Either way, there should never be a kneejerk reaction to anything. Whatever the true motives, it certainly got people talking (well, before the 30th)… and that’s a good thing.

  2. i agree with fruityoaty that people should use their blogs however they see fit. i mentioned to her in my thread that i wouldn’t have had a problem if they linked somewhere else other than their own site. (i.e. VTU memorial page, or no link at all. people know how to save image as and repost a picture…) also, i wasn’t silent. i’m more of an “active” person and chose to pay my respects in the best way i know how. but the point of all this, as i see it, isn’t about the bloggers. it’s about the victims. arguments over how to pay respects clouds the issue that people are still grieving and need to heal. it’s only a controversy if bloggers make a big deal out of it.

  3. The way people react to other’s good intentions is always amazing! No wonder Jhon Chow sees linkbait schemes everywhere he turns. After all, he is the master of linkbaiting! 🙂 I could say that Jhon’s post was a linkbait strategy.

    I know Steli, I am sure he didn’t even think about scam! And I know he was not expecting all this fuss about his idea. I am not sure how long this will last and who will benefit when all is forgotten, but this is not important. What matters is what Steli achieved in the end, despite the pros and cons: awareness. His action determined many people do something to express their feelings towards the VT tragedy. Sadly, some people expressed feelings towards Steli and I don’t see the point of that.

    So my conclusion is: those who don’t like the idea of linking back to the original site of One Blog Silence should just remove the links and think about the message.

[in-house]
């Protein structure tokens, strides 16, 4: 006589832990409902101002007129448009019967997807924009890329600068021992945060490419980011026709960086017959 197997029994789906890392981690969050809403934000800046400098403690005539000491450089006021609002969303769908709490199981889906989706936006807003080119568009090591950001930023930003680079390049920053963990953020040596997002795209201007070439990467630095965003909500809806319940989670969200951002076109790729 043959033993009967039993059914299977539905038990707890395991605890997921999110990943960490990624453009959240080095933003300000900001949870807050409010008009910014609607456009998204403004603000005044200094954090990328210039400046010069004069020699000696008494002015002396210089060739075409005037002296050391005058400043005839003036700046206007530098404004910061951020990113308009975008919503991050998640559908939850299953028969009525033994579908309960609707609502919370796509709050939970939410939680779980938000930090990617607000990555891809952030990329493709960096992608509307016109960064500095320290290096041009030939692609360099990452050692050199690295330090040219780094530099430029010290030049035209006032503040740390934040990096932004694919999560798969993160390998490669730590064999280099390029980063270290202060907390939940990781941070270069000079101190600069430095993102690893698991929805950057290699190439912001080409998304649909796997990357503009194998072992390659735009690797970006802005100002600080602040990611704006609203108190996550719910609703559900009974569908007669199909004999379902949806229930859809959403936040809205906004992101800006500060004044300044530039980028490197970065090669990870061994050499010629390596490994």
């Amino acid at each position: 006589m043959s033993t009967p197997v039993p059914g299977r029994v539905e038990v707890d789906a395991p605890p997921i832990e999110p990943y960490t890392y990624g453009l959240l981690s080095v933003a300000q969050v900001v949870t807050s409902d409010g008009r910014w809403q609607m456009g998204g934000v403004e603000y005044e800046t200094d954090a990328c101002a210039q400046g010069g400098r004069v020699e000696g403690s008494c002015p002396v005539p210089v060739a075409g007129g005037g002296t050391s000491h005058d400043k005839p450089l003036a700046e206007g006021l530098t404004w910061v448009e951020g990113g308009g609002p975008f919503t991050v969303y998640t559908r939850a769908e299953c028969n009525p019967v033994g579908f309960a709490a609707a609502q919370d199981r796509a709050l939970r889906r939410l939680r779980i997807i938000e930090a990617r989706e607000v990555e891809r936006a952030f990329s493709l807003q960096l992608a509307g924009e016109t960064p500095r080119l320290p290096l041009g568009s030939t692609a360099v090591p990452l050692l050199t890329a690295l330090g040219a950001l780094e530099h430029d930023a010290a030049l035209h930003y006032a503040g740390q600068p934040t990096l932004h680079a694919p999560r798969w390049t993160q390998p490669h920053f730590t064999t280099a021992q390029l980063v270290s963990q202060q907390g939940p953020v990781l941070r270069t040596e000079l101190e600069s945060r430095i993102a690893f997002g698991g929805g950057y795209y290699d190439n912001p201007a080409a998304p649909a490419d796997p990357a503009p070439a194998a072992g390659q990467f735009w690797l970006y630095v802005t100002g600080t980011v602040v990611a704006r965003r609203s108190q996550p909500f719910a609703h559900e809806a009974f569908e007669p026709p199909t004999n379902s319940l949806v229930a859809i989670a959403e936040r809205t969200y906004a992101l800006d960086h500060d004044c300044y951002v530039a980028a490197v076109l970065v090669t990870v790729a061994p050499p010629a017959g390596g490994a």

4. Thanks Massa P., msdanielle (thanks for visiting, too) and Mihaela Lica (thanks for visiting, too)!

    I guess this all boils down to respecting each person’s conviction to do something. But I could not resist reacting to the post against the blogsilence campaign as there certainly was something fishy about the accusation. The issue of using the Virginia Tech Massacre as a means for personal gain whether it is for personal or money is just plain pathetic. However, after looking at the larger picture, I should have to say, look who’s talking. 🙂

    While doing something might be deemed better than doing nothing, it’s just similar to fasting. I mean we sometime skip lunch, breakfast—for no reason at all or being too busy. But when you fast for a purpose, it is not just simply skipping meals—it’s skipping a meal for a cause whether it’s for health or spiritual reason. In this case, we sometimes miss blogging, blog-hopping, and blog commenting either because we are too busy or for no reason at all. So doing nothing or doing something would have made no difference at all unless you want to view it in another way—and I respect that.

    The buzz around this issue was a welcome in a way but at least everybody was unanimous in saying that profiting, whether monetary or not, from other’s grief is not a welcome idea.